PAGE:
NV BHA Comments on Predator Management Plan

August 1, 2013

To: Jack Robb, Chair, Wildlife Commissioners & Michael McBeath, Chair, Wildlife Damage Management Committee

Re: Predator Management Policy & Predator Management Plan


Dear, Chairmen Robb and McBeath,


The NV Chapter of Backcountry Hunters and Anglers continues to support the concepts of AB 345, which sought to ensure sportsmen's tag fee monies be spent more spent effectively and wisely than in the past. Excellent provisions were included such as:

Ensuring science-based wildlife management

Reapportionment of some monies to fund mitigation and monitoring of habitat restoration projects.

Funding research to determine most effective (and thus cost-effective) ways to retain and/or restore healthy wildlife habitat and populations.

Establish research and project policy which is area specific, includes demonstrated purpose and need, requires reporting of results to show sportsman's dollars are spent efficiently and effectively.

Although Governor Sandoval did not sign this legislation, he rightly pointed out that those authorities are already authorized under NRS 502.253 1 © – NDOW and the Wildlife Commission only need choose to use them. We urge you to do so.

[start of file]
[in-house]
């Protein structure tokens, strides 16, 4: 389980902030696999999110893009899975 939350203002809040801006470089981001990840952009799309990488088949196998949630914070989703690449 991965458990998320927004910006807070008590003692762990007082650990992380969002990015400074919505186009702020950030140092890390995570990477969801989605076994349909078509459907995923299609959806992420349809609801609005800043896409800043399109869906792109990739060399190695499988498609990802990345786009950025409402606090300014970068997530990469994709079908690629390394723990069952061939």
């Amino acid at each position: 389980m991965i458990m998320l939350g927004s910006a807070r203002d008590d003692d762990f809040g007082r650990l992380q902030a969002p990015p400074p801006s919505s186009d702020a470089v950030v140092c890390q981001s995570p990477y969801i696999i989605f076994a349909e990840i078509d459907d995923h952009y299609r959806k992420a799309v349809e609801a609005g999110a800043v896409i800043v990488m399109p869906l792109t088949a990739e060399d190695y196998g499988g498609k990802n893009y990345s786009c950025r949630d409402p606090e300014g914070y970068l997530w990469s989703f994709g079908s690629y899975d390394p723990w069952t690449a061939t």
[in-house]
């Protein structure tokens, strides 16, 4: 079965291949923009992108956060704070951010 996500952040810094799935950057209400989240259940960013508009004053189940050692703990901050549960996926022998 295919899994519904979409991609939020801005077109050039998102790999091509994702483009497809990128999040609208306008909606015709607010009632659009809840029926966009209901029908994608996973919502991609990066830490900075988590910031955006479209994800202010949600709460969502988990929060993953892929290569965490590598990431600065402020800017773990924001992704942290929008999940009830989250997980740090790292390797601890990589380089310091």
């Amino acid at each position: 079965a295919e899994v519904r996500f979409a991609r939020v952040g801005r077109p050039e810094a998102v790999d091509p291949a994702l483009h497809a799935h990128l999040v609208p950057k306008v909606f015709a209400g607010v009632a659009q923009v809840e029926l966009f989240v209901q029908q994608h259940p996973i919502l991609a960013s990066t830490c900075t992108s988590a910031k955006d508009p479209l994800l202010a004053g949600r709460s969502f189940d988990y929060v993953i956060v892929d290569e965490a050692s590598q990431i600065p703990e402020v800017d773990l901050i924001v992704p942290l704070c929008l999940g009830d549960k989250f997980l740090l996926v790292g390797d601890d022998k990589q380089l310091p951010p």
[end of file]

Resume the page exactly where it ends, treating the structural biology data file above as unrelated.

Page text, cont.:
The revised Policy 23 expresses intent to move in the direction of research and predator management where need is demonstrated. We urge you to adopt the intent of this policy.

The Predation Management Plan for 2014 also includes steps in the right direction: much needed sage grouse research projects (29,30, 33 & 34). These results will further NDOW's role as the science-based agency to contribute critical data to the NV State Sage Grouse Plan.

The PM Plan also has 2 area-specific predation projects (21-02 & 22-14) for sage grouse & mule deer. We suspect those might be more effective than the 2 statewide projects (21 & 22). We urge you to examine all 4 carefully for cost-effectiveness.

Lastly, we are concerned to see the Granite Range carnivore control remains on the proposed PMP list. This project is the very most expensive, twice that of any others, and yet has already demonstrated over many years that it is not achieving the goal of mule deer population augmentation. This project should be dropped so as not to throw good sportsman's dollars after bad.

Thank you for your consideration of our comments and concerns and especially for all the hard work and hard decisions you make on behalf of all Nevada's wildlife and those of us who so value the health and habitat health of that precious resource.

Karen Boeger, Board member

NV Chapter, Backcountry Hunters and Anglers

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